S'pore to retain green spaces as city grows

SINGAPORE - Prime Minister Lee Hsien Loong on Saturday gave his pledge to keep green places in Singapore even as the city continues to be developed, insisting that conservation and development can go together.

He made this commitment at the opening of the Singapore Botanic Gardens Heritage Museum, where he shared personal memories that showed his affection for nature and the Gardens, and also highlighted the Government's vision to have more park land and new green routes connecting communities and places all across Singapore.

"We may not be able to have such large parks like the Istana all over Singapore, and also we can't afford to preserve every single green patch on this little island," he said, referring to the grounds of the Istana where his office is, and which is home to a variety of trees, shrubs and wildlife.

"But we are determined that we will leave green lungs and natural spaces all over the city as we build our city. We can do that and we will do that. Then our people can always be in touch with nature, never far from green spaces and blue waters."

In line with the commitment to greening, Singapore will get its fifth and longest "nature way" early next year, he said.

Tengah Nature Way will be a route planted with specific trees and shrubs to help the movement of birds, butterflies and small animals, and it will connect the Bukit Timah and Central Catchment Nature Reserves, in the centre of Singapore, with the Safti Live Firing Area out west.

The 12.8km route will be longer than the other four existing ones at Admiralty, Kheam Hock, Tampines and Yishun, which are all part of plans to have 60km of such nature ways by 2015.

While not yet finalised, the route will run along the Bukit Batok estate including Old Jurong Road and Bukit Batok West Avenues 2, 3 and 5.

The public will get a chance to plant trees on the new nature way starting from early next year.

PM Lee noted that Singapore's greening efforts have been going on for 50 years, since the first Tree Planting Day in 1963, which was followed by integrating parks and green spaces into the housing estates and developing a sustainable Singapore blueprint.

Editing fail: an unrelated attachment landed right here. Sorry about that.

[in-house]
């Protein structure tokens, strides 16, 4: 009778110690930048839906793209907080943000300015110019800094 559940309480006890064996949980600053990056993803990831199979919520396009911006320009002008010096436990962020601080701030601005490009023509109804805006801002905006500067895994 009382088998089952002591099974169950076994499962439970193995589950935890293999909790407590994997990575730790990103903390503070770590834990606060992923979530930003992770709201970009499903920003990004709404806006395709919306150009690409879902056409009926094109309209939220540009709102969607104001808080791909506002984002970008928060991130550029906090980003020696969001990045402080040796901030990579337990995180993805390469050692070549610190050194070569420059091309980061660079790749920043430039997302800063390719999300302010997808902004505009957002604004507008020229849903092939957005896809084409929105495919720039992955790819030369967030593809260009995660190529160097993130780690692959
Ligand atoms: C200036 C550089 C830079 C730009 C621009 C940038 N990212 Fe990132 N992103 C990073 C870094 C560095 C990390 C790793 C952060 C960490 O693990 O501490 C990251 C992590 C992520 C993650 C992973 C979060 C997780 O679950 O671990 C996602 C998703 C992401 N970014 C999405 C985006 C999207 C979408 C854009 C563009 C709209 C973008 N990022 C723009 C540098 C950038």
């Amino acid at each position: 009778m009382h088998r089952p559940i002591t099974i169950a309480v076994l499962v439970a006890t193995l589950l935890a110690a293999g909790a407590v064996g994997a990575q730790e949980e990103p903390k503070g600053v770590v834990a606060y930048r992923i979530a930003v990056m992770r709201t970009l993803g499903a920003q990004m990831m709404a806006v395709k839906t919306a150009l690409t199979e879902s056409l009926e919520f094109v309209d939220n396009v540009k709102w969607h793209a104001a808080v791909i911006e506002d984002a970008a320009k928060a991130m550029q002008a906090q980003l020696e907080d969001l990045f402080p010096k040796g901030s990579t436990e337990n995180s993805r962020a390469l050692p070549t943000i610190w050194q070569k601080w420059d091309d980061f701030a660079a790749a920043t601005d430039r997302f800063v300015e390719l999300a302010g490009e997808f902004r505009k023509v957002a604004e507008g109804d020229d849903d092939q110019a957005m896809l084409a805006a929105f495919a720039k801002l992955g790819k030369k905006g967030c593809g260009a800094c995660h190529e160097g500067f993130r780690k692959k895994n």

And as it moves on to its next phase to become a "city in a garden", Singapore will have 900 more hectares of park land across the country, or two times the size of Toa Payoh town, he said.

"We will be connecting our communities and places where we live through parks, garden, streetscapes and skyrise greenery. So green streets, green lungs, green buildings," he said.

These parks will not be passive green areas, but will be focal points for the community, hosting cultural performances, nature tours and other activities.

Singapore's rapid development as a city-state has often raised concerns about the preservation of nature, and participants from varied backgrounds lamented what they believed to be the prioritisation of economic over environmental issues at a separate Our Singapore Conversation event on green spaces yesterday.

The theme of conservation and development being able to go hand in hand was therefore a key message that emerged from the four-hour discussion organised by the Nature Society (Singapore) and Young NTUC.

One group suggested that development could take place in already built-up areas in the south, so that existing green areas located further up north, such as Bidadari, could be retained for their biodiversity.

Said Ms Dorothy Ng, 33, who works in communications: "I think that conservation and development need not be contradictory."



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